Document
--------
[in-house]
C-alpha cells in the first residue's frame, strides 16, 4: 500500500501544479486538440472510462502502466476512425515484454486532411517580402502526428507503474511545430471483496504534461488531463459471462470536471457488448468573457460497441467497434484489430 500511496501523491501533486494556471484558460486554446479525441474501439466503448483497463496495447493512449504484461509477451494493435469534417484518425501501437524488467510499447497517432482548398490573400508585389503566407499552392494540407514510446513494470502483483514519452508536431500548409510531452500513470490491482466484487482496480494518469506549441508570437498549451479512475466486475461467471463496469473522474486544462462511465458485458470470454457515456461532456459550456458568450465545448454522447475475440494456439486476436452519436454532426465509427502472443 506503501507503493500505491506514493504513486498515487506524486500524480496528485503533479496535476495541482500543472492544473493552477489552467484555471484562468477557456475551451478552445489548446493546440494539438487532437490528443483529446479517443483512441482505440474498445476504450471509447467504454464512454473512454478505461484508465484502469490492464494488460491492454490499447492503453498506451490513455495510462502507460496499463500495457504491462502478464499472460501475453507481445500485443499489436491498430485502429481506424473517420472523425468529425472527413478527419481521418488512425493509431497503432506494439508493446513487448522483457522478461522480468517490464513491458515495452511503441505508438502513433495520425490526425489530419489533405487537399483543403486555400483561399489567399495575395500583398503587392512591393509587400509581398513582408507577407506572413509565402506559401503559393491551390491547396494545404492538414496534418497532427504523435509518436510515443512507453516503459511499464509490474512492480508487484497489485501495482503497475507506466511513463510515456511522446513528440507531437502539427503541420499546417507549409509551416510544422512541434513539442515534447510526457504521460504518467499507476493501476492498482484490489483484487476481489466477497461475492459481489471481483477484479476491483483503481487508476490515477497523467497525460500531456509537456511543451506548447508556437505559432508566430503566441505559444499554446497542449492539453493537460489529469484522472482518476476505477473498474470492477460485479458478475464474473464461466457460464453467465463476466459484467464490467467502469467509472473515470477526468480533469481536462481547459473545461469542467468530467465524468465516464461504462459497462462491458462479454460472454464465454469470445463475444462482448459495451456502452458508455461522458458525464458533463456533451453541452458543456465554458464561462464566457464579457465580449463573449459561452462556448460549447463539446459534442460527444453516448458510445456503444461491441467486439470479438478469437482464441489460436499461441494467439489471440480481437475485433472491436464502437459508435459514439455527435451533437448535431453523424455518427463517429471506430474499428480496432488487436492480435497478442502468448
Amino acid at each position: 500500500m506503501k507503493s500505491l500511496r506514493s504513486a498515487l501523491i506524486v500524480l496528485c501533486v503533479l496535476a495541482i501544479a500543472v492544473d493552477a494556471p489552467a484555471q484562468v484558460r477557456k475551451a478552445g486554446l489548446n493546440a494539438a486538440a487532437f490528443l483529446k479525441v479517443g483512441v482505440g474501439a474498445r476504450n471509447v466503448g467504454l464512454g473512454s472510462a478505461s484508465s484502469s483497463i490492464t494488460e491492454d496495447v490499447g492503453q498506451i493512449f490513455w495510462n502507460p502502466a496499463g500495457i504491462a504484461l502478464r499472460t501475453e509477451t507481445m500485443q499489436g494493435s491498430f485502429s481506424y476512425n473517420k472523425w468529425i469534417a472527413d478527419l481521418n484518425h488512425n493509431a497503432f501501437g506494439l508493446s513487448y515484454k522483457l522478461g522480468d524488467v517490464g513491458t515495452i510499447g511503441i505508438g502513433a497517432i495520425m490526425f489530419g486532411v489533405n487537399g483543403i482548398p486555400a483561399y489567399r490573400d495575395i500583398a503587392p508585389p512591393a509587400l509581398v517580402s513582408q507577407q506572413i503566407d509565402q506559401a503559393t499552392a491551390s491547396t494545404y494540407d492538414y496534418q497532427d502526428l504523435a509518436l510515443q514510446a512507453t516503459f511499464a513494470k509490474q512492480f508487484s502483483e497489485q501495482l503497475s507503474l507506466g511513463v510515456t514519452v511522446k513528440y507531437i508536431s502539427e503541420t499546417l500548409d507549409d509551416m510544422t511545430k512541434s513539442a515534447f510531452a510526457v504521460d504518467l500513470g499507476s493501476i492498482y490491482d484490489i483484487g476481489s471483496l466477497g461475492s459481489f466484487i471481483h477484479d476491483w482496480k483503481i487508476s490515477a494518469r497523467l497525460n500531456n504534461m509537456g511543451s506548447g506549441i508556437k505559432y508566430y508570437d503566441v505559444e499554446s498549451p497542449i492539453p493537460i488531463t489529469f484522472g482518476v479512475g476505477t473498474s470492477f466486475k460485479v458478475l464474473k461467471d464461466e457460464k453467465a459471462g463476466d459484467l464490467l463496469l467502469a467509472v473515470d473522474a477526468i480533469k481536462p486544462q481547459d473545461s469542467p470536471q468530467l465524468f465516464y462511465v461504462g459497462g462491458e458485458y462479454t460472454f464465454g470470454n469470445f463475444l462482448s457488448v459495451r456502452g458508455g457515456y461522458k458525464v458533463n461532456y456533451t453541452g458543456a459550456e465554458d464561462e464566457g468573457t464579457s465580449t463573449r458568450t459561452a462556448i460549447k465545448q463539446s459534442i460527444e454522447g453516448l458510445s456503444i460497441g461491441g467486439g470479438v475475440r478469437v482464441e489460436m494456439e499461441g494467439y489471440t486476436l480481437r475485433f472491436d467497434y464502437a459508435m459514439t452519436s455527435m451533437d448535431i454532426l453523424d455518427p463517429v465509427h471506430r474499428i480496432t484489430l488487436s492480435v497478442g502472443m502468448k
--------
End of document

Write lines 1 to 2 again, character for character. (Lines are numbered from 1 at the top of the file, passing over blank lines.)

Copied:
[in-house]
C-alpha cells in the first residue's frame, strides 16, 4: 500500500501544479486538440472510462502502466476512425515484454486532411517580402502526428507503474511545430471483496504534461488531463459471462470536471457488448468573457460497441467497434484489430 500511496501523491501533486494556471484558460486554446479525441474501439466503448483497463496495447493512449504484461509477451494493435469534417484518425501501437524488467510499447497517432482548398490573400508585389503566407499552392494540407514510446513494470502483483514519452508536431500548409510531452500513470490491482466484487482496480494518469506549441508570437498549451479512475466486475461467471463496469473522474486544462462511465458485458470470454457515456461532456459550456458568450465545448454522447475475440494456439486476436452519436454532426465509427502472443 506503501507503493500505491506514493504513486498515487506524486500524480496528485503533479496535476495541482500543472492544473493552477489552467484555471484562468477557456475551451478552445489548446493546440494539438487532437490528443483529446479517443483512441482505440474498445476504450471509447467504454464512454473512454478505461484508465484502469490492464494488460491492454490499447492503453498506451490513455495510462502507460496499463500495457504491462502478464499472460501475453507481445500485443499489436491498430485502429481506424473517420472523425468529425472527413478527419481521418488512425493509431497503432506494439508493446513487448522483457522478461522480468517490464513491458515495452511503441505508438502513433495520425490526425489530419489533405487537399483543403486555400483561399489567399495575395500583398503587392512591393509587400509581398513582408507577407506572413509565402506559401503559393491551390491547396494545404492538414496534418497532427504523435509518436510515443512507453516503459511499464509490474512492480508487484497489485501495482503497475507506466511513463510515456511522446513528440507531437502539427503541420499546417507549409509551416510544422512541434513539442515534447510526457504521460504518467499507476493501476492498482484490489483484487476481489466477497461475492459481489471481483477484479476491483483503481487508476490515477497523467497525460500531456509537456511543451506548447508556437505559432508566430503566441505559444499554446497542449492539453493537460489529469484522472482518476476505477473498474470492477460485479458478475464474473464461466457460464453467465463476466459484467464490467467502469467509472473515470477526468480533469481536462481547459473545461469542467468530467465524468465516464461504462459497462462491458462479454460472454464465454469470445463475444462482448459495451456502452458508455461522458458525464458533463456533451453541452458543456465554458464561462464566457464579457465580449463573449459561452462556448460549447463539446459534442460527444453516448458510445456503444461491441467486439470479438478469437482464441489460436499461441494467439489471440480481437475485433472491436464502437459508435459514439455527435451533437448535431453523424455518427463517429471506430474499428480496432488487436492480435497478442502468448